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Non-admission of successive adoption by registered civil partners is unconstitutional

Press Release No. 09/2013 of 19 February 2013

Judgment of 19 February 2013
1 BvL 1/11, 1 BvR 3247/09

The refusal to allow the successive adoption of children who were taken on by a registered civil partner by the other partner violates the right to equal treatment (Art. 3 sec. 1 of the Basic Law, Grundgesetz - GG) of both the children and the partners concerned. This is what the First Senate of the Federal Constitutional Court decided in a judgment that was delivered today. The legislature is given time until 30 June 2014 to make a regulation that is in accordance with the Constitution. Until the law is amended, the Civil Partnerships Act (Lebenspartnerschaftsgesetz - LPartG) is to be applied with the stipulation that a successive adoption is also possible in registered civil partnerships.

The decision is essentially based on the following considerations:

1. Under the current legal framework, it is possible to adopt the biological child of one's registered civil partner (so-called stepchild adoption, § 9 sec. 7 LPartG). Not feasible, however, is the adoption of a child that was taken on by the registered civil partner (so-called successive adoption), which is at issue in the present case. Spouses, on the other hand, are granted both the option of stepchild adoption, and of successive adoption.

2. The underlying proceedings regard individuals who entered into a registered civil partnership and who live in the same household as their partners and their partners' adopted child. They now intend to also adopt the respective child.

The complainant in the proceedings 1 BvR 3247/09 entered into a civil partnership in 2005. Prior to this, her partner had adopted a child who was born in Bulgaria. The complainant and her partner live with the child in a shared household. In 2008, the complainant filed an application to adopt her partner's child. The ordinary courts rejected this application (last ruling: OLG Hamm, order of 1 December 2009 - I-15 Wx 236/09 -, juris). With her constitutional complaint, the complainant contests all decisions of the ordinary courts and indirectly challenges § 9 sec. 7 LPartG. She claims a violation of her fundamental rights under Art. 3 sec. 1 (right to equal treatment) and Art. 6 sec. 1 (protection of the family) of the Basic Law.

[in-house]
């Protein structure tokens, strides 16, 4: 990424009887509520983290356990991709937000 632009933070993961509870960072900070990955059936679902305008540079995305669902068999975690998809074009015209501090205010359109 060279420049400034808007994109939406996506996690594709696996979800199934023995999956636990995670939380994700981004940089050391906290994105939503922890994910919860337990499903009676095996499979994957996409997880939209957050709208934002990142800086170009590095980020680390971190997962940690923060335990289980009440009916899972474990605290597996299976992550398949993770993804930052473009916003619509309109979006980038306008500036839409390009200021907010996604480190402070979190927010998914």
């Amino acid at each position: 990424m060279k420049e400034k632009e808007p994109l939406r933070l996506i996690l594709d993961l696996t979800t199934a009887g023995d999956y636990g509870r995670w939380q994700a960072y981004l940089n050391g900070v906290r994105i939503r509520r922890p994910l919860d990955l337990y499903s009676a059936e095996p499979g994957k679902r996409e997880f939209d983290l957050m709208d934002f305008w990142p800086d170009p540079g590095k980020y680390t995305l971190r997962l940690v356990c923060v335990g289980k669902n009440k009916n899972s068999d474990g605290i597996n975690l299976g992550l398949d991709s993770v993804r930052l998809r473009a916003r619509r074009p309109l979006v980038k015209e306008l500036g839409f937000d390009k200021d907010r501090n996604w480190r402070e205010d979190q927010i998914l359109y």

The cause for the concrete judicial review proceedings no. 1 BvL 1/11 is an order for referral by the Hamburg Hanseatic Higher Regional Court (Hanseatisches Oberlandesgericht Hamburg) of 22 December 2010. The parties to the main proceedings entered into a civil partnership in December 2002. Shortly before this, one of the partners had adopted a child who was born in Romania. The child lives in the shared household of the parties, who jointly assume parental responsibilities. The other partner intends to adopt the child as well. Both the Local and the Regional Courts rejected the application for adoption. The Hanseatic Higher Regional Court stayed the proceedings and asked the Federal Constitutional Court to decide whether the denied successive adoption by the adoptive parent's partner under § 9 sec. 7 LPartG is compatible with the Basic Law (order of 22 December 2010 - 2 Wx 23/09 -, juris).

The Hanseatic Higher Regional Court stated, inter alia, that denying the partner of the adoptive parent to successively adopt, which followed from § 9 sec. 7 LPartG and § 1742 of the Civil Code (Bürgerliches Gesetzbuch - BGB), violated Art. 3 sec. 1 GG because the unequal treatment of marriage and registered civil partnerships was not justified in this case. It was incomprehensible, the court claimed, that the biological child of a partner could be adopted by the other partner, while the child that a partner had adopted on his or her own could not, even though it could be assumed that a child adopted by only one person had a far greater need for further protection than a biological child.